What is the UN’s future role in Namibia?
The UN has been present in Namibia since before Independence, with the United Nations Transition Assistance Group (UNTAG), of which I was a part.
Since then, the UN has worked closely with the Government to address inequalities in the country. I never tire of saying that Namibia has good stories to tell – one of the best stories is that Namibia has seen one of the fastest reductions in poverty on the continent.
With the recent classification of Namibia as an Upper Middle-Income Country, the UN’s engagement with Namibia has shifted from one based on development assistance to one of development partnership.
What this basically means is that in addition to some programming, we have shifted to provide technical expertise and to building Government capacity to deliver services, rather than taking the lead on implementing programmes. We are proud to be the ‘partner of choice’ for the Government.
We have changed strategy over the years and will continue to adapt to the development needs of Namibia.
During your time here, you delved a lot into human dignity issues around sanitation, housing and access to healthcare and education. You also were involved in projects that addressed climate change. Why were these a priority to you?
My professional background has led me to appreciate the importance of basic services – water, food, healthcare – and also to appreciate that the lack of development and climate change can easily lead communities to spiral into conflict. For this reason, focusing on these areas comes easily to me. The SDGs provide us with a clear objective; they focus us on ending poverty, protecting the planet and ensuring prosperity for all. This means ensuring that all people have access to basic human rights, which include access to sanitation, quality healthcare and education.
These are outlined in the SDGs, specifically SDGs 1 ‘No Poverty, 3 ‘Good Health and Well-Being’, 4 ‘Quality Education’ and 6 ‘Clean Water and Sanitation’. Issues such as addressing climate change, promoting job creation and growing the economy sustainably are also key and are addressed through SDGs 8 ‘Decent Work and Economic Growth’ and 13 ‘Climate Action’.
Your journey with UN will not end with Namibia; you’ll certainly continue working with the UN and to advance issues pertinent to UN affairs, won’t you?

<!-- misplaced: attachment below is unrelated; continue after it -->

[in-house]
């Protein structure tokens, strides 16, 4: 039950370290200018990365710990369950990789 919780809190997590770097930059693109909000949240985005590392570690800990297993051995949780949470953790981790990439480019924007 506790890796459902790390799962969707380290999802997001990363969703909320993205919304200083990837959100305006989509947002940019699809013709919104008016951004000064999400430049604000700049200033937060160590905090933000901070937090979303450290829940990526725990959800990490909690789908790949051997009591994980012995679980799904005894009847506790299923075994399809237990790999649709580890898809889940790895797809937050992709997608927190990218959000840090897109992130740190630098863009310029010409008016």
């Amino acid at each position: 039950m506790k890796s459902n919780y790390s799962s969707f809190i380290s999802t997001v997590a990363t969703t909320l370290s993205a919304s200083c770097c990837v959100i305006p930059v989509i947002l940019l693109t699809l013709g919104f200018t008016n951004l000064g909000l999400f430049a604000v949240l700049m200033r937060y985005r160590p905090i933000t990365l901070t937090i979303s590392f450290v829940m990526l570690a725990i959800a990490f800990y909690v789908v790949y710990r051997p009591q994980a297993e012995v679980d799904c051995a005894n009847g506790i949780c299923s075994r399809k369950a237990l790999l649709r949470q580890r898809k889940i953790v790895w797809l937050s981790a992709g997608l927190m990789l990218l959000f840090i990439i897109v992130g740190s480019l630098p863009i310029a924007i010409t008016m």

Yes, I will! I have been appointed as the Deputy Joint Special Representative for the African Union – United Nations Hybrid Operation in Darfur (UNAMID). I am honoured and I am humbled by this appointment.
This mission aims to protect civilians, provide security for the delivery of humanitarian assistance, monitor the implementation of agreements, assist an inclusive political process, contribute to the promotion of Human Rights and the rule of law, and monitor and report on the situation along the borders with Chad and the Central African Republic.
Considering Namibia’s current status, what’s your sense of confidence in the future of this country?
I am a ‘glass half full’ type of person. I remain confident about the possibility of Namibia’s development trajectory. With a tremendous amount of hard work, Namibia could win the War on Poverty. Namibia has and continues to showcase best practice on the African continent e.g. when it comes to poverty reduction, good governance, expenditure on social services. And Namibia doesn’t shy away from talking about its challenges such as inequality, unemployment, gender-based violence (GBV), etc. We must build on Namibia’s good foundation and address these challenges if ‘no one is to feel left out’.
We have just come out of a planning process where we discussed with Government and their partners how the UN could contribute towards addressing Namibia’s challenges. The outcome is a second generation partnership framework, UNPAF 2.0, which we will soon launch.
We debated how best the UN could contribute towards addressing what we are calling ‘the last mile challenge’. How do we reach the 18% of the population still classified as poor? How do we reach the women and men who are ‘furthest behind’? This task is perhaps more difficult than achieving the initial phase of development after Independence.
Regarding the future, and in the context of many challenges, what would you tell Namibians themselves?
As the UN we believe winning the War on Poverty will not be easy but it can be won. If the specific girls and boys, women and men who make up the 18% of people classified as poor are to be found and empowered, analysis and implemented programming that is surgical in its precision will be required. Winning this war will require a tremendous amount of hard work by everyone, and Harambee will have to be a verb and not a noun. I am so very grateful for the opportunity I was given to serve the Land of the Brave and the incredible support I was given by her people. I thank and truly wish Namibia well!